Crowdsourcing projects like OpenStreetMap, Google Map Maker or Building Maker without compensation for contributors rely on volunteers’ efforts. There are various studies which try to shed light on the motivational factors of such volunteers. One way to motivate people to contribute their time and effort can be to make them feel that they are part of … Continue reading Motivating volunteers
Maps are about territory. And in history, cartography has often been (ab)used to political ends. Due to its big popularity and global visibility Google’s geo-products have attracted their share of border and naming debates and disputes over time and the change of a border’s status or the name of a proportion of land in, for … Continue reading Google in Libya
A while ago I reported on a collection of historic maps of undersea cables. In today’s post I’d like to highlight an interactive and up-to-date version of such a map: For every undersea cable, Greg’s Cable Map by Greg Mahlknecht shows characteristics such as a list of landings of said cable, bandwith, length, construction date and … Continue reading World’s wiring scheme in an interactive map
The New York Times’ Abstract Sunday of this week features the World Map of Useless Stereotypes by Christoph Niemann of I LEGO N.Y. fame. Obviously, the geography has been messed with a little. And New York and its five boroughs (minus Staten Island) are prominently displayed completely out of scale with the rest of the ‘map’. … Continue reading The World Map of Useless Stereotypes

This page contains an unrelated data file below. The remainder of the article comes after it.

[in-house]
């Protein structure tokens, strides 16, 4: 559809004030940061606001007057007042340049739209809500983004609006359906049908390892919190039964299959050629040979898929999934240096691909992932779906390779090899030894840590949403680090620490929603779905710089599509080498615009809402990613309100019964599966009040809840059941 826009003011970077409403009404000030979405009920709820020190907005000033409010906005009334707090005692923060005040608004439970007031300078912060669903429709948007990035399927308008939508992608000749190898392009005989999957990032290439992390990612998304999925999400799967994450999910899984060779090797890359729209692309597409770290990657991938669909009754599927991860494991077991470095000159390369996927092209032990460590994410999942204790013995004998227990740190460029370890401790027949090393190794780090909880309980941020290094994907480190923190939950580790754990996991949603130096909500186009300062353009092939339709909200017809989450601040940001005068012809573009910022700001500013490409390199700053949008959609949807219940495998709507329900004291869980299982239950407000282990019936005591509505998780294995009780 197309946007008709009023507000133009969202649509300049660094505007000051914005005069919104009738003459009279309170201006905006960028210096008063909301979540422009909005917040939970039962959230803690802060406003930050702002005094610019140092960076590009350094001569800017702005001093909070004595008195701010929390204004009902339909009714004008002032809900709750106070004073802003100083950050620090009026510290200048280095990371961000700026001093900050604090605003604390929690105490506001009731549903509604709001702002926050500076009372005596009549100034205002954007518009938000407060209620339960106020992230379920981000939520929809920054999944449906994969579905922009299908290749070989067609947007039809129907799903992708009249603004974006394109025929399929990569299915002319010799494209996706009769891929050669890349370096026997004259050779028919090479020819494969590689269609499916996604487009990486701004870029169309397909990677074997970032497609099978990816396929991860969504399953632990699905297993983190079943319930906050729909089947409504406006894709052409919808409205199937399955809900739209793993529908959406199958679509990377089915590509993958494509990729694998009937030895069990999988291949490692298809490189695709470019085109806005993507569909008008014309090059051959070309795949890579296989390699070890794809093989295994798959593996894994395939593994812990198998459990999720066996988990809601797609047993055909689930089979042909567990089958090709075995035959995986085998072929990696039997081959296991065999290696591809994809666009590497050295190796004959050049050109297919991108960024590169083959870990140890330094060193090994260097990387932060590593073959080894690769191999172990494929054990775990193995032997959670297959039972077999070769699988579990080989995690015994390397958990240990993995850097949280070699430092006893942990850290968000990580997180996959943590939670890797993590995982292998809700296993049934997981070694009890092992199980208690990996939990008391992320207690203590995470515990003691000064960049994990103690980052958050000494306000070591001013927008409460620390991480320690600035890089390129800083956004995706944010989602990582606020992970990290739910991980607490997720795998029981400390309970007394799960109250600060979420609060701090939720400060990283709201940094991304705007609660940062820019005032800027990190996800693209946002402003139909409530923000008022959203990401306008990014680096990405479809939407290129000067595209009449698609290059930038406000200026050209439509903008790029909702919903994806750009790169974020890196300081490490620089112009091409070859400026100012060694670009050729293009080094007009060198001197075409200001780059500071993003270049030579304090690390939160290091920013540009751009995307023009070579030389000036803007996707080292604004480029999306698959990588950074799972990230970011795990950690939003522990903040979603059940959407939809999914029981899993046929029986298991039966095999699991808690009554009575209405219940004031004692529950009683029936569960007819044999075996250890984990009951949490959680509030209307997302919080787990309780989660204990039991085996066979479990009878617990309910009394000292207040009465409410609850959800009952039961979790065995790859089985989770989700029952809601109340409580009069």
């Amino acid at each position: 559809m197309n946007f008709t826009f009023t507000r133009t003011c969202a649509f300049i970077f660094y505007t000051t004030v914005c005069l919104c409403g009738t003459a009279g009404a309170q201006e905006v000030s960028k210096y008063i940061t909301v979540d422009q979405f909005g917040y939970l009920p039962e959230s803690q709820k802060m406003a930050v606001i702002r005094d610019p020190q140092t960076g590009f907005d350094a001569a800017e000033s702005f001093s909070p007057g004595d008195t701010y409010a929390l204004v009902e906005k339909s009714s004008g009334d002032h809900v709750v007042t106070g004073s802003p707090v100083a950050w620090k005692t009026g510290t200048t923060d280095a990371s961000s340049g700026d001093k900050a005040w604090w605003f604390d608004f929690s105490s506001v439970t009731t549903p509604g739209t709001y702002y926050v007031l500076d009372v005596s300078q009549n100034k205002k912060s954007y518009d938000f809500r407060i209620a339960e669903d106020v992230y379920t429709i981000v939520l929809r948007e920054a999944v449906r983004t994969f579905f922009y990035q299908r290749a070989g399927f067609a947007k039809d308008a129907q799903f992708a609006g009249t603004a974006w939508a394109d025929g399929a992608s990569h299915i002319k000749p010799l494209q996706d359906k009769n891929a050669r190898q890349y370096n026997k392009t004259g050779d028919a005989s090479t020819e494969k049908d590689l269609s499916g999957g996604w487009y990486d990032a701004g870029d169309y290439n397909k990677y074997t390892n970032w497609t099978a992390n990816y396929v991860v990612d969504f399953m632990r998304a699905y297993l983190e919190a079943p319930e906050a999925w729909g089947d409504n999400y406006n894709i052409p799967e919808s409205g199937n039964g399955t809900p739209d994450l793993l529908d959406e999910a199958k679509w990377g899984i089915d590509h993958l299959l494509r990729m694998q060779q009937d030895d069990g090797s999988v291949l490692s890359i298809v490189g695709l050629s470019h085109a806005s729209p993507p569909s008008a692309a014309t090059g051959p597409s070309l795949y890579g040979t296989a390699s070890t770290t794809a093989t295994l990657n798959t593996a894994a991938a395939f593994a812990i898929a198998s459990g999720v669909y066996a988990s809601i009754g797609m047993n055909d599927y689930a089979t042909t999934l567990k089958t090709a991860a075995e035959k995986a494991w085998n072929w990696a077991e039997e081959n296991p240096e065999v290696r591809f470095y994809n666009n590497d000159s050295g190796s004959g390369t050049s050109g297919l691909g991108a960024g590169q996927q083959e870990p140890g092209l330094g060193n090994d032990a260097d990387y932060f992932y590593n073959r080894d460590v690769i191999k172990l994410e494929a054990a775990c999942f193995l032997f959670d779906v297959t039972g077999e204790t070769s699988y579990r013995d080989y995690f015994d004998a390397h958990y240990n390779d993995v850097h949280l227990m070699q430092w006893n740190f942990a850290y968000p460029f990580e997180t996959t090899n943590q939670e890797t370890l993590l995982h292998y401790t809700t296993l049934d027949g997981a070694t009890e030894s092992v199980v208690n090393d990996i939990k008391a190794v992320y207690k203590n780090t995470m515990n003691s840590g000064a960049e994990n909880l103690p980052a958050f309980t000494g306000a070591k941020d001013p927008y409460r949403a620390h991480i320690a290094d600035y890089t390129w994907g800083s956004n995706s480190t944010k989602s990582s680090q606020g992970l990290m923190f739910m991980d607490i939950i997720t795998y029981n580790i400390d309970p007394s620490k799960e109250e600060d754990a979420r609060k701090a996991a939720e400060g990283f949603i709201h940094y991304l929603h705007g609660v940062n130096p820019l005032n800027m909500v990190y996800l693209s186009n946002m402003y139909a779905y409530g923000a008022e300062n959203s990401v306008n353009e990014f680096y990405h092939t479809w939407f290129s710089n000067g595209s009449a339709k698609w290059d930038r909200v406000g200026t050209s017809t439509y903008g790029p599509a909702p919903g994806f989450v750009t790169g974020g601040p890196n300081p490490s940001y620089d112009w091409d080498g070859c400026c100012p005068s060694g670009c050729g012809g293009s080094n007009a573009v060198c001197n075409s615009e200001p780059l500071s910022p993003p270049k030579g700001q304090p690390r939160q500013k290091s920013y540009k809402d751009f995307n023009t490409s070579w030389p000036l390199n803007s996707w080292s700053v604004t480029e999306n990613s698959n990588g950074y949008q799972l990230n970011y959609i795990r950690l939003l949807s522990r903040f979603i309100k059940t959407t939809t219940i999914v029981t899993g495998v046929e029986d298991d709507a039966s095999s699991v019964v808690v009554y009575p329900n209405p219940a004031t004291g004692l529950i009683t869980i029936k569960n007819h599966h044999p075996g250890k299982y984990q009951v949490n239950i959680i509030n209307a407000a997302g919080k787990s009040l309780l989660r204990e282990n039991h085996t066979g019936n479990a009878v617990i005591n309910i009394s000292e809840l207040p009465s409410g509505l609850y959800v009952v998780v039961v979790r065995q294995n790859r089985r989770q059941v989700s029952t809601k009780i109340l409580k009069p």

The Urban Earth project by The Geography Collective aims at representing humanity’s habitat by walking across some of earth’s biggest urban areas. The motivation is critical of media and their portrayal of our living environments:
The media distorts the way we see our world(s) with stereotypical images highlighting the most extremes of places. Urban Earth aims to expose what our cities really look like away from the bias and spin of commercial agendas.
The recipe of Urban Earth is very simple: Walk across a city taking a photograph every 8 steps (roughly) and put them together sequentially into a movie. Photographs are always taken looking forward, without focusing on specific landmarks or ‘nice’ parts of the cityscape. The thing about an Urban Earth walk is that it tries to find normality within each city:
Geography is more important than many people think. A random route across a city may expose many things, but an Urban Earth walk is special because it attempts to reveal what a city is like for the people who live in it. Urban Earth is not about following the tourist trail or tracking down the most extreme places… it is about finding normality.
Boing Boing highlights this map of undersea cables of the Eastern Telegraph Company system printed in 1901. At Boing Boing’s source a person points to a treasure trove for anybody interested in the history of undersea cables or, specifically, related cartography. Above map with its salient red cables clearly highlights the Europe- and US-centric history of … Continue reading Old maps of undersea cables